Finally, she summoned her nerve and went next door to politely explain to them the issue and the expenses she was incurring. They made no offer to reimburse her, but at least the wife began to back out on the pavement . . . only then she started to hit the streetlight and break the main water line to Mollie’s house. The first time, Mollie was out of town when it happened, and came home to a mess.  It happened two more times until the neighbor lady finally got the hang of driving.

 

But Mollie still couldn’t relax. Doc decided to take his family back to Egypt that summer for the break. How did Mollie find out about their plans? She was outside, and Doc came over and TOLD her – not ASKED her, but TOLD her – that she was going to take care of his swimming pool for him while they were gone for three months.

 

She couldn’t help herself: she did an elaborate double take, smiled in obvious disbelief, and asked, “What?”

 

He again DEMANDED that she take care of his pool, and his lawn, too. He proceeded to tell her that this was her “obligation” to him, as she was female and “subservient” to him.

 

He was dead serious. Mollie jokes now, “Not a good choice of words to use with an American woman!”

 

She kept her temper, though. She just told him she would give him the name and number of her pool company and that maybe he could contact them.

 

He replied, loudly, “NO!” and told her she was to do it.

 

Silently, Mollie turned away from him and walked back into her home.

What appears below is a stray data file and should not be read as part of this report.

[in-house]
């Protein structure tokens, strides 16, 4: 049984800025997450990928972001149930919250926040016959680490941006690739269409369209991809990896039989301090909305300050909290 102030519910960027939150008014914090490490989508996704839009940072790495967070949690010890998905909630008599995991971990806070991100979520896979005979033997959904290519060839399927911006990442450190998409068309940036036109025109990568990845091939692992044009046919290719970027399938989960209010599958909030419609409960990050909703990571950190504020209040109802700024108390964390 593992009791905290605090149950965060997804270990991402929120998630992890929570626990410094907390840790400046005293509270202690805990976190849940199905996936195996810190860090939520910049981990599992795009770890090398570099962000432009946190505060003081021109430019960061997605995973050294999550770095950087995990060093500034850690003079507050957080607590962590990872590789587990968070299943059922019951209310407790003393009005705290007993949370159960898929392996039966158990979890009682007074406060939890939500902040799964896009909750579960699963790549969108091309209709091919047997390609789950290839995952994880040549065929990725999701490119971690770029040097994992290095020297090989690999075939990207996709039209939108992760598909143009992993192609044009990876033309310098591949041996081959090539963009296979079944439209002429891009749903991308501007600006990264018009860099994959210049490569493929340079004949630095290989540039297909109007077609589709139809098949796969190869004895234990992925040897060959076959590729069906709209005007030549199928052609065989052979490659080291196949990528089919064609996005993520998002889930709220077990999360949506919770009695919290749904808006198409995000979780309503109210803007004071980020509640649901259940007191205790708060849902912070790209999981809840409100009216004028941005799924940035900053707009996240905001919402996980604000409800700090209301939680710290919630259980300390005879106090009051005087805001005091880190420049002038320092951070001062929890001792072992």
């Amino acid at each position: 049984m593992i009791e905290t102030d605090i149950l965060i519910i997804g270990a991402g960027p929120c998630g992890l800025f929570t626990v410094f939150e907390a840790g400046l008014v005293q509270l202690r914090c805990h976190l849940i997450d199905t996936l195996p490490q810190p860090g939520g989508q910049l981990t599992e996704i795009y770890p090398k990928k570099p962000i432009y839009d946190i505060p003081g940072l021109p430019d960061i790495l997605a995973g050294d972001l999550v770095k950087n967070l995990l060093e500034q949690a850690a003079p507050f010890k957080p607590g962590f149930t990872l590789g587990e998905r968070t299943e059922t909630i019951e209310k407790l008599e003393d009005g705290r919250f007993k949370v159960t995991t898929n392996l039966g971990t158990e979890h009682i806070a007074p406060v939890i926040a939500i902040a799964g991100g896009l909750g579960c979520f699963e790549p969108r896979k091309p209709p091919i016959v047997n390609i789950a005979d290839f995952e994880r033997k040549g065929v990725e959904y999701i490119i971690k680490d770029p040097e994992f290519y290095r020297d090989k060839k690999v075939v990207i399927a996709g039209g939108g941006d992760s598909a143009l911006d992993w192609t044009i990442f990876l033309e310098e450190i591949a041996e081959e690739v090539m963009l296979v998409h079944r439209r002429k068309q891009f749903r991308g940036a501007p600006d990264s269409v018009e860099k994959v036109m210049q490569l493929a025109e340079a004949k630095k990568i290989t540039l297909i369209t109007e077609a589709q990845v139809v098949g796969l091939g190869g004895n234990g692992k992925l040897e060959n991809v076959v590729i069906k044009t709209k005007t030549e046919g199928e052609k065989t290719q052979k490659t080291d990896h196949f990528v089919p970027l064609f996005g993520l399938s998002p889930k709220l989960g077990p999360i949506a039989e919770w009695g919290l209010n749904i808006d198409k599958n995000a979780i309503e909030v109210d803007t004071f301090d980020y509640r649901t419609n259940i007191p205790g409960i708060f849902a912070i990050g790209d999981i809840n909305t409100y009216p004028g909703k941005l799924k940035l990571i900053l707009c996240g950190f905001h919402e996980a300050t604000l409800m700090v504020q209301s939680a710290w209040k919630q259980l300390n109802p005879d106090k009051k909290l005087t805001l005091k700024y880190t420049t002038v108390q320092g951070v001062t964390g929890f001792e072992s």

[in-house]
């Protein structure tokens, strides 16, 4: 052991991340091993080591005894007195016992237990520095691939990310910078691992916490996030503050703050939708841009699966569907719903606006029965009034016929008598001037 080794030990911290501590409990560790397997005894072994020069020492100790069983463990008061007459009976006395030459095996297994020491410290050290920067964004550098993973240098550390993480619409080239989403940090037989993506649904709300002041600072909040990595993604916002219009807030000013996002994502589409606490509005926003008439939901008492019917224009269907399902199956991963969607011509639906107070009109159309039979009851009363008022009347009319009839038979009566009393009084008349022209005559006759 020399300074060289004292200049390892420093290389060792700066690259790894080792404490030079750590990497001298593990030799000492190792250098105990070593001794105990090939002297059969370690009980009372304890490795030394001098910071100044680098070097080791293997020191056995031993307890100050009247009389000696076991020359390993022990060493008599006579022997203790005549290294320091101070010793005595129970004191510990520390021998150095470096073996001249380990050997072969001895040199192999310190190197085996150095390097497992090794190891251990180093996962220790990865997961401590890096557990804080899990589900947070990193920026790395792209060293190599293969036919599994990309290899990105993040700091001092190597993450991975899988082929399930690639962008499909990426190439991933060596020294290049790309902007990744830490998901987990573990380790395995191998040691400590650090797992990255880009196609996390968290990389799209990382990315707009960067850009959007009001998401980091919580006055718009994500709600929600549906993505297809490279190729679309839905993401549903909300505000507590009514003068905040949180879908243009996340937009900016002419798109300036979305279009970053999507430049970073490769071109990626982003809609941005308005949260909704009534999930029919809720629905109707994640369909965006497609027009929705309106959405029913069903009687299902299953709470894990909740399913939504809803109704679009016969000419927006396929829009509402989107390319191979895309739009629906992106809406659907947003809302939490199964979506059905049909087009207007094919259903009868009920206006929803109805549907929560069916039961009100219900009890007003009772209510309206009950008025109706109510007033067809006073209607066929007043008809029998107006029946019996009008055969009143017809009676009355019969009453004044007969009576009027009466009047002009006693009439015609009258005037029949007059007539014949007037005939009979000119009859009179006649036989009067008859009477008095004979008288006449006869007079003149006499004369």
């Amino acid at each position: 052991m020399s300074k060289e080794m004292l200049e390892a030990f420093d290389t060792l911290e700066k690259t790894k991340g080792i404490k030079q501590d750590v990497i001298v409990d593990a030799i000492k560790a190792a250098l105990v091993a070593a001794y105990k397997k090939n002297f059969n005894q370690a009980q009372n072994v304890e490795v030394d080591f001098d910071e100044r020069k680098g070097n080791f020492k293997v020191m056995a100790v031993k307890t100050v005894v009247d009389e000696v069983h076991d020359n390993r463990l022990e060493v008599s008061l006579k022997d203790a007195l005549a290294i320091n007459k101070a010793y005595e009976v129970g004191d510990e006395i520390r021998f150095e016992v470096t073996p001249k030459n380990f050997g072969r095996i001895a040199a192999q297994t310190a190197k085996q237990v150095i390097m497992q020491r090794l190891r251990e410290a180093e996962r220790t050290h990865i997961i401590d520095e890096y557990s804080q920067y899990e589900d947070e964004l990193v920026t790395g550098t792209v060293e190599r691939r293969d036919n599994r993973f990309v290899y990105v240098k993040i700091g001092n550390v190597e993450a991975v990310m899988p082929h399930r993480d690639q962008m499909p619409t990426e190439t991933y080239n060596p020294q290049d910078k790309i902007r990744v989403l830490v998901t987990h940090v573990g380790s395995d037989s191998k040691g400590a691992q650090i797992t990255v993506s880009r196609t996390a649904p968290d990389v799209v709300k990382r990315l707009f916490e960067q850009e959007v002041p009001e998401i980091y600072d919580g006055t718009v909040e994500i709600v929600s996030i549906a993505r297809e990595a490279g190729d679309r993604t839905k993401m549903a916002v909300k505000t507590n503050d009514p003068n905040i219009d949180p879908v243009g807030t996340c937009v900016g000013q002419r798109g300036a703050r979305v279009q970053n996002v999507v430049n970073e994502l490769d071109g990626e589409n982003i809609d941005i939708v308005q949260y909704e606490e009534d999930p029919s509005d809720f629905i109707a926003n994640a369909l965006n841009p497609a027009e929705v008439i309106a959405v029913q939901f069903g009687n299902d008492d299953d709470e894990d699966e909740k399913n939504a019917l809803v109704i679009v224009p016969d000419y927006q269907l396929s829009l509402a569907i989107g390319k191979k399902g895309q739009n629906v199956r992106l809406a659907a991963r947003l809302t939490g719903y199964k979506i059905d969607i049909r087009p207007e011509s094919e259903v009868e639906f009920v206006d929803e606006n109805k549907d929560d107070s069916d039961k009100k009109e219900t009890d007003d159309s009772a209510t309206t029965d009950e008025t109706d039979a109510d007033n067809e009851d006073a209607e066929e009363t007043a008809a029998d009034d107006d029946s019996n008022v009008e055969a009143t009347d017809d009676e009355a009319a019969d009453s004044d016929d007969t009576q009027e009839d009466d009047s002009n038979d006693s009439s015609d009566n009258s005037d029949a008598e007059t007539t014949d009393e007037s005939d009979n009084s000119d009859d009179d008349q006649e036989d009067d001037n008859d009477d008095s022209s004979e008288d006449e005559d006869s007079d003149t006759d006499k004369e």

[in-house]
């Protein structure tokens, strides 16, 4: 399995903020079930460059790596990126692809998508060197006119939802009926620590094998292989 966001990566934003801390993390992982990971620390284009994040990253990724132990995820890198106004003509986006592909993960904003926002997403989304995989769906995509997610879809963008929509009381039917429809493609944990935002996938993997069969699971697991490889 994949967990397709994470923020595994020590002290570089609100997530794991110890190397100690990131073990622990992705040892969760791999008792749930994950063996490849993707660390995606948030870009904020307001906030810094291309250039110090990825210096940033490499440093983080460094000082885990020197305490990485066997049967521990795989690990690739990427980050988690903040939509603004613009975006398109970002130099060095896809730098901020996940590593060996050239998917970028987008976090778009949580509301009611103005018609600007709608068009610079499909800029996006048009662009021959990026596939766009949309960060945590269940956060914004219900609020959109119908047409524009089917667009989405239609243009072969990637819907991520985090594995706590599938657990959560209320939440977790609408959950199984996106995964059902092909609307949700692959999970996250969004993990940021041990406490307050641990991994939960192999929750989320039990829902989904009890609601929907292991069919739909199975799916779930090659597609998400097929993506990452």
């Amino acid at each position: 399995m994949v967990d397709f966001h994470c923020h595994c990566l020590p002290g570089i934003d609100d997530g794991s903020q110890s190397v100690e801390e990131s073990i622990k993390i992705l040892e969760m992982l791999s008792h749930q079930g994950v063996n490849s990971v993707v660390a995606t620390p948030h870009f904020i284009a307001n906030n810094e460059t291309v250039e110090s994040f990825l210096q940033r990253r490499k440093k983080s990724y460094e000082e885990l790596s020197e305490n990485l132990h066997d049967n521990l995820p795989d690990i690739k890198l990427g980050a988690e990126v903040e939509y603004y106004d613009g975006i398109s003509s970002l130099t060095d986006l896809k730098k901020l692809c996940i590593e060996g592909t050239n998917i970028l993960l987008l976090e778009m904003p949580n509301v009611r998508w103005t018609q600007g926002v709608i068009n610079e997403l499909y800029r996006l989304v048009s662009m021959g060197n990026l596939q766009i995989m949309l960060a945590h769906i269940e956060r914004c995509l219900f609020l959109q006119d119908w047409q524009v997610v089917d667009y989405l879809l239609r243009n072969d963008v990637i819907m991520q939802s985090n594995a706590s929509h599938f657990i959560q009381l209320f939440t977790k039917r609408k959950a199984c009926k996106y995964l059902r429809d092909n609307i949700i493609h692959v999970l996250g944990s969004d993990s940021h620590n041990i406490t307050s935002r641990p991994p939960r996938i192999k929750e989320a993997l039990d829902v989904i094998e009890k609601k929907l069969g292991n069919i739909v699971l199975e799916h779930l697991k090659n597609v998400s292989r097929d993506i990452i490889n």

She says now, “That’s when the trouble really began. In his culture, a woman NEVER turns her back to a man. But I say, hey! I’m not living in his culture. I’m living here . . . in the USA. And so is he! If he doesn’t like the way we are, then go back to Egypt.”

 

She is sad that he apparently expects others to adapt to him, but doesn’t budge an inch their way in return. “We all need to be flexible and truly try to understand one another,” Mollie says.

 

She does the only thing she can: she prays, daily, for Doc and his family . . . that they would try harder to live together in peace with people of Christian, Jewish and other faith backgrounds, “without battle.”

 

Mollie, you’re better than a good neighbor. You’re a good Christian . . . and the “duck” stops here.

 

All those who read this story, in memory of the stomped ducklings and in support of you, are asked to pray for your safety, and for the strength and peace of mind to see that God has placed you next door to that family for a reason. You are a wonderful person, and we see God’s plan in using you to interact with that family and teach them what America in general, and Christianity in particular, is all about.

 

Readers, let’s all pray that someday, the One Who is the neighbor of us all – the Lord Jesus Christ – will visit Doc and his family, and lead them in love to follow Him, and to be more like sunny Mollie, enjoying life and living with others in peace and joy.

 

And someday, may the neighborhood welcome wagon in heaven bring Doc and his family to live next door to Mollie’s mansion, and yours, and mine . . . with no dead ducks and no need for tall shrubbery . . . to live forever in peace and humor, harmony and love. †


By Susan Darst Williams | www.RadiantBeams.org | Relationships | © 2020